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2004 Erwin Plein Nemmers Prize in Economics

Lecture and Conference - May 5-7, 2005

"Introduction to Economics of the Jungle: A Comment on How We Teach Economics"

Ariel Rubinstein
Tel Aviv University and New York University

The papers on which the talk was based can be found at: [Paper 1] [Paper 2]


"Game Theory: Recent Developments and Future Prospects"

Ten invited speakers provide critical reviews of the recent literature in various aspects of game theory, and identify what they think would be the most fruitful directions for further progress. Thirty invited scholars combined with local-area faculty and graduate students engaged in a dialogue with the speakers.

Friday, May 6, 2005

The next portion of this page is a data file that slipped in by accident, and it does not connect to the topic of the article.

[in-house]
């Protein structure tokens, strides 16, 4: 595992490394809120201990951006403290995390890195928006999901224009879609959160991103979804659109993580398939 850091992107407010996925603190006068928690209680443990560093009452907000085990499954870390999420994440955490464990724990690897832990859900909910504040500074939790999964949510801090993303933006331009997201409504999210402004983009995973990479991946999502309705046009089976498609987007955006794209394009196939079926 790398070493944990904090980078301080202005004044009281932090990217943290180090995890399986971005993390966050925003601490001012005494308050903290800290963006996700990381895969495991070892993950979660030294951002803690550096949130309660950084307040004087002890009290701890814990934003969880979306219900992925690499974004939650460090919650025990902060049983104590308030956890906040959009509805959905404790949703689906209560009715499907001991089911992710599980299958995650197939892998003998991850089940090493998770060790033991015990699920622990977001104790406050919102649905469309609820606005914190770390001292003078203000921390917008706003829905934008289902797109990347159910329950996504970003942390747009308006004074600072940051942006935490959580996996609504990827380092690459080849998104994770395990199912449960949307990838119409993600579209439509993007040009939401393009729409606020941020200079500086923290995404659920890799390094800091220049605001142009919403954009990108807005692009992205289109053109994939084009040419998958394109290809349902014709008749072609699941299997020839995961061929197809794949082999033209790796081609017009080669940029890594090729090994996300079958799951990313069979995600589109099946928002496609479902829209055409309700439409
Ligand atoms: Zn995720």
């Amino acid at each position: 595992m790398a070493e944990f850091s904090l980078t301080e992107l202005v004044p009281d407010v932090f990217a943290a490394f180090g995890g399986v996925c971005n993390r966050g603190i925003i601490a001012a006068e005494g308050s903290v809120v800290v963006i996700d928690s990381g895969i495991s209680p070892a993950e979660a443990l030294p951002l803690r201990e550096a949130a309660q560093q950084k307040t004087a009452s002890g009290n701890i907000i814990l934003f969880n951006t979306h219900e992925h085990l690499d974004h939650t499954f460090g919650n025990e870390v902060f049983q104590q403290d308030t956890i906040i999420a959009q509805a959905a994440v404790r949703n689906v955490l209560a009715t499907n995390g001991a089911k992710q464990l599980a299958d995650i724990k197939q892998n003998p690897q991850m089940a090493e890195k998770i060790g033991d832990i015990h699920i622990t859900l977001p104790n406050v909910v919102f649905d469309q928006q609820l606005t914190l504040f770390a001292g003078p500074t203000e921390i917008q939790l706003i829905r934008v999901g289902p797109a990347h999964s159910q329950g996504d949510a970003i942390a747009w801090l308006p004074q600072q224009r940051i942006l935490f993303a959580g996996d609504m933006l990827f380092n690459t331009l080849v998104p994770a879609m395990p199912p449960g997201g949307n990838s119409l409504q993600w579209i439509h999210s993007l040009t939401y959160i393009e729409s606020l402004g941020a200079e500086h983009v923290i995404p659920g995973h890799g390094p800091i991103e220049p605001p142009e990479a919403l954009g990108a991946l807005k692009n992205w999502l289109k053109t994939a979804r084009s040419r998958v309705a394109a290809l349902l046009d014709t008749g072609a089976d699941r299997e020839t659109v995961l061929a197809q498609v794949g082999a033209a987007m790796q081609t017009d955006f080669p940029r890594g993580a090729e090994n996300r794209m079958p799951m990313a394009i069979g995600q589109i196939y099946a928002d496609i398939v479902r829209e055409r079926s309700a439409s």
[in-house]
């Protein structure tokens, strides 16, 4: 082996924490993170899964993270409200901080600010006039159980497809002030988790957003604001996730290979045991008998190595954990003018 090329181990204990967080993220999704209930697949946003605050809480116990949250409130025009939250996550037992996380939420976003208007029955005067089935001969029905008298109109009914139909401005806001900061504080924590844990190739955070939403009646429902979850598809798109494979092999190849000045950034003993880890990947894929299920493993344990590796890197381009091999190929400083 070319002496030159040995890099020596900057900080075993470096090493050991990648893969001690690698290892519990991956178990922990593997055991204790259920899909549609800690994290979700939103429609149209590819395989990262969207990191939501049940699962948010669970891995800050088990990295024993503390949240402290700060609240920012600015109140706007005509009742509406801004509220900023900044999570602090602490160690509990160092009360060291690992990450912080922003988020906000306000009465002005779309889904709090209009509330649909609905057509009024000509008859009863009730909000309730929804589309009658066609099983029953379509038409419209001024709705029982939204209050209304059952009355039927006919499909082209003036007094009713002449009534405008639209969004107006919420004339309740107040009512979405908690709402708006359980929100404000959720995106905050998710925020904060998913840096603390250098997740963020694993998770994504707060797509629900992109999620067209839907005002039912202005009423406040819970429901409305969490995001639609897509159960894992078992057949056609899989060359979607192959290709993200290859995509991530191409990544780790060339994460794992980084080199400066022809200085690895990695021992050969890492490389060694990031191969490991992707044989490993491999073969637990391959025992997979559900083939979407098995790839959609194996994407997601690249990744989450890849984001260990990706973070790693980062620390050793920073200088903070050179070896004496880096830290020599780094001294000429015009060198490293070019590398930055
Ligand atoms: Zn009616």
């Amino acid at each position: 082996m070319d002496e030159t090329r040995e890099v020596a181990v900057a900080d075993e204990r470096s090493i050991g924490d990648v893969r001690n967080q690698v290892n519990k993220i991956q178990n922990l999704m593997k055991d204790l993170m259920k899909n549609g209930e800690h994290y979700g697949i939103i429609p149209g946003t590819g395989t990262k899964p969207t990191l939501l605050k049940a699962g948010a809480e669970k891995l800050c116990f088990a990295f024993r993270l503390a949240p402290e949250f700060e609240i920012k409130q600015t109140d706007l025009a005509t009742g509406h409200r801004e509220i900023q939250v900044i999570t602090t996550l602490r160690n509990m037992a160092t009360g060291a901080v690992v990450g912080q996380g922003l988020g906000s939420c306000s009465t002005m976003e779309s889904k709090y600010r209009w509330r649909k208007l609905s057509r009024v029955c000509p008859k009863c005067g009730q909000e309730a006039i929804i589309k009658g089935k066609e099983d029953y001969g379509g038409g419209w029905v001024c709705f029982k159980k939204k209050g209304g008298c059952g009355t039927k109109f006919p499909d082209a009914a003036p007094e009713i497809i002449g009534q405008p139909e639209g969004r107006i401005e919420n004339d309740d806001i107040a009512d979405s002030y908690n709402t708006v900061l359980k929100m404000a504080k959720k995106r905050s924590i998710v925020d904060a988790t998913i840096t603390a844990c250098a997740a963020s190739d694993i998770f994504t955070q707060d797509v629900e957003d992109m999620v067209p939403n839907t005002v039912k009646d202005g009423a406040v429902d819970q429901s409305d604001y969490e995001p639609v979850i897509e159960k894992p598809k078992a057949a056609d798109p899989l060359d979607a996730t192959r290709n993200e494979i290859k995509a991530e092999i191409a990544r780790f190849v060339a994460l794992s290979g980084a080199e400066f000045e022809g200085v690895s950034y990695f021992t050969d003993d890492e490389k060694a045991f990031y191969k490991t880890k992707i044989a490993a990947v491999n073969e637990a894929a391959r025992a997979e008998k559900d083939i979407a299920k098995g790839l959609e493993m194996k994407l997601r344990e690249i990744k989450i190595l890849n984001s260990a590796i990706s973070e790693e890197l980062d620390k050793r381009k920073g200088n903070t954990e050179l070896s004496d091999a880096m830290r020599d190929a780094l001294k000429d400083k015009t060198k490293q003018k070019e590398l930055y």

Philip Reny (University of Chicago): Information Aggregation in Auctions
[Presentation - PowerPoint] [Reference List - PDF]


George Mailath (University of Pennsylvania): Repeated Games
[Presentation and References - PDF]


Matthew Jackson (California Institute of Technology): Game Theoretic Modeling and Social Networks
[Presentation and References - PDF]


Stephen Morris (Yale University): Impact of Higher-Order Beliefs
[Presentation - PDF] [Reference List - PDF]


Roger Myerson (University of Chicago): Political Economics
[Presentation and References - PDF]

Saturday, May 7, 2005


Colin Camerer (California Institute of Technology): Neuroeconomics of Games and Decisions
[Presentation and References - PowerPoint]


Larry Samuelson (University of Wisconsin-Madison): Evolution
[Presentation - PDF] [Reference List - PDF]


Faruk Gul (Princeton University): The Idea of Neuroeconomics
[Presentation and References - PDF]


Eric Maskin (Institute for Advanced Study): Mechanism Design
[Presentation - PDF] [Reference List - PDF]


Michael Kearns (University of Pennsylvania): Computer Science, Economics, and the Effects of Network Structure
[Presentation and References - PowerPoint]